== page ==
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In Panhandle, a Growing Need for a Lake's Water

Water systems in the Panhandle and South Plains last week started drawing water from a once-empty lake that is now just over 4 percent full. It's a sign of just how strapped the region is for water supplies.

By Neena Satija, The Texas Tribune and Reveal
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In a sign of just how strapped the Texas Panhandle and South Plains are for water supplies, water systems in the region last week started drawing from a once-empty lake that is now just over 4 percent full.

The Canadian River Municipal Water Authority, which supplies about half a million people in Lubbock, Amarillo and surrounding towns, began pumping from Lake Meredith for the first time since the summer of 2011.

Unusually heavy rains in the past month have given the lake close to 2.8 billion gallons of water. Last year, the water authority provided its customers more than six times that amount from the Ogallala Aquifer, which is losing more water than it is gaining. Only a little over 10 years ago, Lake Meredith was the area’s exclusive water source.

“We consider the Ogallala nonrenewable, and we consider the lake renewable,” said Kent Satterwhite, the authority’s general manager. “We have a lot of groundwater, but it is a finite source, and it doesn’t make any sense to use it when there’s lakewater available.”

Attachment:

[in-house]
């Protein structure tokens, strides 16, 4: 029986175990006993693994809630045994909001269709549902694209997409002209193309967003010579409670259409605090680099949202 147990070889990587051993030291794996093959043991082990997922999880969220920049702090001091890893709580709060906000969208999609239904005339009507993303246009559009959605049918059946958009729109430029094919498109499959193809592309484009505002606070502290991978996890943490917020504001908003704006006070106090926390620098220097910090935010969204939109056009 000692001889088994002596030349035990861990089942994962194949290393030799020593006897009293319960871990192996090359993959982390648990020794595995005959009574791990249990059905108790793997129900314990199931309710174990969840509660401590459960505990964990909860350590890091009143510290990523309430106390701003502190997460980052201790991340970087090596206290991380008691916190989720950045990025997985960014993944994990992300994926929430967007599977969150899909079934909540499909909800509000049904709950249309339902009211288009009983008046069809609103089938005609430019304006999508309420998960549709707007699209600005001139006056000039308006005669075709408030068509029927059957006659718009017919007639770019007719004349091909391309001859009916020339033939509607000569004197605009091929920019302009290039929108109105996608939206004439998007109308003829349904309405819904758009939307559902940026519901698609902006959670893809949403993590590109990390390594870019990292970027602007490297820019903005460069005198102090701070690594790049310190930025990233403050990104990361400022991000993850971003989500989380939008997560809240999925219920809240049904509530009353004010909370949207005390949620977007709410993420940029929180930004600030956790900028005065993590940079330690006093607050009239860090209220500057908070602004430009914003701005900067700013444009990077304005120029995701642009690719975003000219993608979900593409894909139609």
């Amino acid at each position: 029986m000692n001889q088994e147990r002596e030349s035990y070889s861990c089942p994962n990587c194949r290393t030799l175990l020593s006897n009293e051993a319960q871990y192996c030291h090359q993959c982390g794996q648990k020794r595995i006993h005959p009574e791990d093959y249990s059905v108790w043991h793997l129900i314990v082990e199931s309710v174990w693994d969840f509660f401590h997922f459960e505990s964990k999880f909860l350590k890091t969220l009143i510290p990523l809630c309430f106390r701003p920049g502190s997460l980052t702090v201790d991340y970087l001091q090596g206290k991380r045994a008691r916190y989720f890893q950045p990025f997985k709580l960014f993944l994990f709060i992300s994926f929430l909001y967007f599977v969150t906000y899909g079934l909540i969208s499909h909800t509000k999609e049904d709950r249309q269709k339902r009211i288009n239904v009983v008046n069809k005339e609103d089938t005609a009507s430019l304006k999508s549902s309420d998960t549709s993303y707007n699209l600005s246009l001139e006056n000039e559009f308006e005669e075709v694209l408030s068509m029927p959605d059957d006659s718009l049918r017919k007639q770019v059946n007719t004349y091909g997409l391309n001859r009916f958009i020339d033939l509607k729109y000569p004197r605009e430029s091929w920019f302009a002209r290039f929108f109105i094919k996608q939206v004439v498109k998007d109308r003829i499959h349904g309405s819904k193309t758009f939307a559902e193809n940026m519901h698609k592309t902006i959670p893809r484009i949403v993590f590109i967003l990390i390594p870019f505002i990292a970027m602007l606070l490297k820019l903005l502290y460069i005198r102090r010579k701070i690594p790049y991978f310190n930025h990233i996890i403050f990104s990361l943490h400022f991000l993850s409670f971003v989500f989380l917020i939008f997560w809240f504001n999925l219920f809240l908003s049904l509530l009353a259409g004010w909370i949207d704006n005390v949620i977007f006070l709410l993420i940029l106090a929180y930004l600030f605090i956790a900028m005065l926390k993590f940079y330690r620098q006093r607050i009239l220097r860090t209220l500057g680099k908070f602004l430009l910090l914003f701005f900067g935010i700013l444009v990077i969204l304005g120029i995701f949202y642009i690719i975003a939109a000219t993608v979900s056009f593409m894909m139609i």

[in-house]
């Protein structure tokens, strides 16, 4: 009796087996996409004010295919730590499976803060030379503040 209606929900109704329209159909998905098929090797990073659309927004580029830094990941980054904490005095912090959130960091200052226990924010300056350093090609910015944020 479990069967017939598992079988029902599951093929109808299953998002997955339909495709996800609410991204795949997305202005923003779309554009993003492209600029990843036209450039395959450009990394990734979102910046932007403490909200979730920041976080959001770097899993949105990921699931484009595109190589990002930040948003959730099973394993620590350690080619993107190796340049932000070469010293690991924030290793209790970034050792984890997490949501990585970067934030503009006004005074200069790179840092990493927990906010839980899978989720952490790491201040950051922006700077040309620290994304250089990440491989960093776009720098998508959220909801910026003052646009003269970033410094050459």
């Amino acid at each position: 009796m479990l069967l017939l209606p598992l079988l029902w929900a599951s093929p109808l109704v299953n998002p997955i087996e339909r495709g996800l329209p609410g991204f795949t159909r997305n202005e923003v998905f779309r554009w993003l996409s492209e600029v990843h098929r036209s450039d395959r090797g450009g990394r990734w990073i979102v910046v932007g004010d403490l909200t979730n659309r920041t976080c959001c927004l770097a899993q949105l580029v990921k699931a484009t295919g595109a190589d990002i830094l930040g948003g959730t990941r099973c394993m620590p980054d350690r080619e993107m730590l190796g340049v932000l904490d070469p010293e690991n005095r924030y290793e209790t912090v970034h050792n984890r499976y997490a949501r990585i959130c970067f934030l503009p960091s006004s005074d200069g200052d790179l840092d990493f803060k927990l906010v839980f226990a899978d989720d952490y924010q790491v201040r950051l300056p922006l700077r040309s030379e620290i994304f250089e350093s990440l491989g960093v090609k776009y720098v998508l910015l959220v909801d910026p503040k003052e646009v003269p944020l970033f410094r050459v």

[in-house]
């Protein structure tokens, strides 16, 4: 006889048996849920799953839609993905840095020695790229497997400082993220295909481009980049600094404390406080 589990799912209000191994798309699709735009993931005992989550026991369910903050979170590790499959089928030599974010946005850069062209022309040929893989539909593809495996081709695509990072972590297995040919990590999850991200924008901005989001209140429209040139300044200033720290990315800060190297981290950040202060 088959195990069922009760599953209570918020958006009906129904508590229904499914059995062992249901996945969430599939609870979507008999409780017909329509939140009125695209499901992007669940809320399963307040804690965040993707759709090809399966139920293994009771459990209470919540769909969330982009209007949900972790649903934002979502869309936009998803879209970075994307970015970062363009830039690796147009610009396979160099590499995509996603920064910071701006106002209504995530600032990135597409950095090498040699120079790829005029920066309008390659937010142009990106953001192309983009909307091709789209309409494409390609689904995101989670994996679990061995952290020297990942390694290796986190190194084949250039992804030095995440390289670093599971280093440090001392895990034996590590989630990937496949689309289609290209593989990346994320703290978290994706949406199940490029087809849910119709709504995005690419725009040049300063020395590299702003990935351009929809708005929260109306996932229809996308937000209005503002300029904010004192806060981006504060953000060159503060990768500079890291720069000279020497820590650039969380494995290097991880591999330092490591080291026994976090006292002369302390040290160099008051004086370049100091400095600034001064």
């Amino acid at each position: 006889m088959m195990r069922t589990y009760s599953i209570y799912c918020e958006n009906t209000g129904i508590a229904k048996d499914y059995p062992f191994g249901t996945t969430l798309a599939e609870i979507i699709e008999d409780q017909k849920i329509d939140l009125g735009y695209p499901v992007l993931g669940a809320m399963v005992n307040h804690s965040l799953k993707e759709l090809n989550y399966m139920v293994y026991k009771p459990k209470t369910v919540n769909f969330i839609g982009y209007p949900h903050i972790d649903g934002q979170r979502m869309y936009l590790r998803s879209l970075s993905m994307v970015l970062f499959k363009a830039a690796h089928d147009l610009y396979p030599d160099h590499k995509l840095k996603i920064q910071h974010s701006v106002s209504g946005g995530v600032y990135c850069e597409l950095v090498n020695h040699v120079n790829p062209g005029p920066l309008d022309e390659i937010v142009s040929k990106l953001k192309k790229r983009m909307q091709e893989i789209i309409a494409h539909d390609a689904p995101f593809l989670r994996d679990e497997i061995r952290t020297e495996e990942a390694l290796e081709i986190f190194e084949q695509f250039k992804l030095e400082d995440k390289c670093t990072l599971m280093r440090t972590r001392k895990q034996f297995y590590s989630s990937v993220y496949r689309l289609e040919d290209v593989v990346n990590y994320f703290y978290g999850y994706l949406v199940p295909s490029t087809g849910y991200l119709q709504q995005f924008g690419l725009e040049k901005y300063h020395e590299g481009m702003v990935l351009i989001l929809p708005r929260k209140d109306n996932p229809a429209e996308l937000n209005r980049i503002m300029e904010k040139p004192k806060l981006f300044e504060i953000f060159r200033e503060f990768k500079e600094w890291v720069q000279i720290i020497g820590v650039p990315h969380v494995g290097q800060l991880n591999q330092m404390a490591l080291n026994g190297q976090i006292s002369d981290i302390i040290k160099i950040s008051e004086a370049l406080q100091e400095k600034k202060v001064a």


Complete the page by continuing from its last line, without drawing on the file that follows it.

Not everyone is prepared to drink from Lake Meredith; a few of the smaller towns have said they would not use the lake water. Because it is so low, Lake Meredith is more affected by sediment and has high levels of dissolved solids like salts, which does not impact human health but can affect the water’s taste and could trigger extra treatment costs.

The authority plans to blend a portion of lake water with Ogallala water, which is remarkably clean, so water quality should not be an issue, officials say.

“Dirty water’s easier to treat,” said Aubrey Spear, director of water resources for Lubbock. “It sounds illogical to the public sometimes, but dirty water, it’s easier to get all of the contaminants and so forth to cluster up and fall out in sedimentation.”

Still, given that nearly all the reservoirs in the historically dry western portion of Texas — most of which were built after the historic 1950s drought — are dangerously low, it’s unlikely that Lake Meredith will be any more of a sustainable supply than the Ogallala. The amount of water that planners will be able to depend on from Meredith “is going down every year,” said Bill Mullican, a former water supply planner for Texas and the Lubbock area.

With both surface water and groundwater in peril, Mullican said the real water supply plan for the region will be a shift from irrigated agriculture to dryland farming, which relies solely on rainfall. But he also noted that “if you’d have been dryland farming for the last few years, you’d be in bad shape. Because there was no rain.”

That means growing cities like Lubbock will be able to thrive as its university population continues to expand, but much of the rest of the region — still a major producer of cotton and corn — may go in a very different direction.

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